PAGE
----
Outside, Charlie and Oppie discuss potential sites for the upcoming test of the “Gadget” – including the Jornada del Muerto desert, where the Trinity test ultimately took place. Meanwhile, Fritz and Jim both experience big romantic developments. Scared by an accident involving another scientist, Fritz proposes to Jeannie, who accepts. In another example of the show’s attention to detail, we see part of their wedding scene through a video camera that mimics the home movies shot at Los Alamos by physicist Hugh Bradner.
While Fritz ties the knot, Jim, his best man, has a new love interest: Nora, a member of the Women’s Army Corps. When she pulls out the other half of the Hershey’s wrapper, we realize she, too, is part of the spy ring. The real-life spies at Los Alamos were all male. Nora’s closest real-life counterpart would probably be David Greenglass, the machinist who passed information to Julius Rosenberg.
Jim, however, is spooked after the death of Avram Fischer, and refuses to continue his espionage activities. Nora warns him there will be consequences if they stop supplying information to the Soviets. “They killed a government agent. What do you think they're gonna do to a dropout from Pittsburgh or to a scientist who's got cold feet?” To maintain his access to secret information, Jim manipulates the unsuspecting Fritz into getting him into G Group.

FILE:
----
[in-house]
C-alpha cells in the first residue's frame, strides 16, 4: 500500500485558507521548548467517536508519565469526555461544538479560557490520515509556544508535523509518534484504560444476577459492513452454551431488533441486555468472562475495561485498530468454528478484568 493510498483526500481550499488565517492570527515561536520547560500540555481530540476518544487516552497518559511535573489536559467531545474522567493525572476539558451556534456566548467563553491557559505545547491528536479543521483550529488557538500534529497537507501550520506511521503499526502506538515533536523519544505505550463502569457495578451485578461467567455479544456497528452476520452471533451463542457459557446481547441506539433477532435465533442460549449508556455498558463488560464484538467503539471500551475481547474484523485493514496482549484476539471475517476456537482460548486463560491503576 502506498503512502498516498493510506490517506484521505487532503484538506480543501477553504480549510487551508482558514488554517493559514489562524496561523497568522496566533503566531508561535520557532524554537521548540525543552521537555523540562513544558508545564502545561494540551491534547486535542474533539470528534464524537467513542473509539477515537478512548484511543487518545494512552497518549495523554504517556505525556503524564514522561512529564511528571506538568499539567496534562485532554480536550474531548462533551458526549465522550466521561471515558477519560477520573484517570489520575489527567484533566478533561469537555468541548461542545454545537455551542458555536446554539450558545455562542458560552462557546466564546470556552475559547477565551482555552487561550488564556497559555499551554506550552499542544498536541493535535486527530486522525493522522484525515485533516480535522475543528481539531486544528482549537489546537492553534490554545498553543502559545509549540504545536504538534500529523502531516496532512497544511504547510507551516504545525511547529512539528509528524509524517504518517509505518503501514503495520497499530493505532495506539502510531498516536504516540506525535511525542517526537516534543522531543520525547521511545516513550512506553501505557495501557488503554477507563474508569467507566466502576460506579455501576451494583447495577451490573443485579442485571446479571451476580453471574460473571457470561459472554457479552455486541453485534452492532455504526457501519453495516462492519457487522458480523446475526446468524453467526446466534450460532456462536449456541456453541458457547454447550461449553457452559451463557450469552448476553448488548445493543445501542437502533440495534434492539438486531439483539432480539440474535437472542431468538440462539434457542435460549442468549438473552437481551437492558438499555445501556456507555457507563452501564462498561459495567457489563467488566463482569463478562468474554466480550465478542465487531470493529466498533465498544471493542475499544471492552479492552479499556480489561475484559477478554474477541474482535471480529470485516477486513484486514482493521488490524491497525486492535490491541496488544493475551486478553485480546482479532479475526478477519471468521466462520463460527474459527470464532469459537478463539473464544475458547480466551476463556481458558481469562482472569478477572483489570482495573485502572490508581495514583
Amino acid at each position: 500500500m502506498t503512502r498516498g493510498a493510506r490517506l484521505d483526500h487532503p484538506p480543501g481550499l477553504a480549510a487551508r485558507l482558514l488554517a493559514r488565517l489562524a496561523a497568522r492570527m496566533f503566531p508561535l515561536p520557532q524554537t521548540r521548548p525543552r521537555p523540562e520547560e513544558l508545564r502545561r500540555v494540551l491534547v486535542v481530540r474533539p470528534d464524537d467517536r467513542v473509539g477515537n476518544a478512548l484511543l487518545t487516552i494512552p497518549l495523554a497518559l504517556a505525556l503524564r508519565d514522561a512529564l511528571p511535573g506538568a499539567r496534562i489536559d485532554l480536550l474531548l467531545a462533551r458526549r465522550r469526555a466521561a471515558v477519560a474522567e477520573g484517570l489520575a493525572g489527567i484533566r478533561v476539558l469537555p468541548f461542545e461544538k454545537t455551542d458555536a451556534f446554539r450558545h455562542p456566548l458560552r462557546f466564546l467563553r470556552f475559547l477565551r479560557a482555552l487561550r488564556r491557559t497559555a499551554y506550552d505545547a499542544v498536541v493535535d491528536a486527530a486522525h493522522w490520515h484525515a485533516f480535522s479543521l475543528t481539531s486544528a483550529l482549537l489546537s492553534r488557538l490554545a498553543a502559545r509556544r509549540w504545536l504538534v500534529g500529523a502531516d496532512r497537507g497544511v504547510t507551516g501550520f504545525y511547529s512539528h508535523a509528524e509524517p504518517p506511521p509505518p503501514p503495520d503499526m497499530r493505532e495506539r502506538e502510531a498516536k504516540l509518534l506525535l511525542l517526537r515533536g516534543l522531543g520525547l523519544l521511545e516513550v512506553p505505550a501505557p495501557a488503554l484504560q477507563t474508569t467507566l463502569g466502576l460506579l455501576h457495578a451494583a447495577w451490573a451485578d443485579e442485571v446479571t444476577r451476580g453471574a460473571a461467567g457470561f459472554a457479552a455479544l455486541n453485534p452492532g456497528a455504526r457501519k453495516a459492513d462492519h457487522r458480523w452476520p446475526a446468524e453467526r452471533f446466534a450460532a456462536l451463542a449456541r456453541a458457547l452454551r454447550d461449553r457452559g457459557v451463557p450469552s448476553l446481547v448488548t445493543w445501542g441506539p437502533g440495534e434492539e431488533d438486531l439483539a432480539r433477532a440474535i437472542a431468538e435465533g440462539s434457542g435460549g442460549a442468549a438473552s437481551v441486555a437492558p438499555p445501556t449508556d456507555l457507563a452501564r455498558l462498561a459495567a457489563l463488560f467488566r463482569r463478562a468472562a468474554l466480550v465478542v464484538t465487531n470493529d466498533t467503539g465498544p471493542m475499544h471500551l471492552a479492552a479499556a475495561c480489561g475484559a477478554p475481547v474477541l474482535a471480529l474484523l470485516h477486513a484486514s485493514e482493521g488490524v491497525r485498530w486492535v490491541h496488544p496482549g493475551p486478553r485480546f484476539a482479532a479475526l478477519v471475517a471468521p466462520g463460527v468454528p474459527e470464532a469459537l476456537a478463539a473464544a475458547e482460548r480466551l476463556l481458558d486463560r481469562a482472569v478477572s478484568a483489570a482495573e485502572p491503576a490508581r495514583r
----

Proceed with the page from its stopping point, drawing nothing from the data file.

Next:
The scene between Jim and Nora explains Jim’s motivations. He says he is not a Communist, but became a spy after Sid Liao’s death at the hands of the military. His justification that the world needs nuclear “stalemate” mirrors that of Ted Hall, who claimed it was dangerous for only the United States to possess an atomic bomb.
At the end of the episode, we return to Glen’s office, where Liza asks him for help in finding Frank. Glen is reluctant once again, but Liza remembers how Frank got her out of the sanatorium. He told her – in an echo of Charlie justifying his and Abby’s infidelities – “It's not you that's sick. It's this place.” And so we return once more to Albert Einstein’s door.
For more information about the history of the Manhattan Project, check out our online store, which includes “A Guide to the Manhattan Project in New Mexico” and our bestselling anthology, “The Manhattan Project: The Birth of the Atomic Bomb in the Words of Its Creators, Eyewitnesses, and Historians.”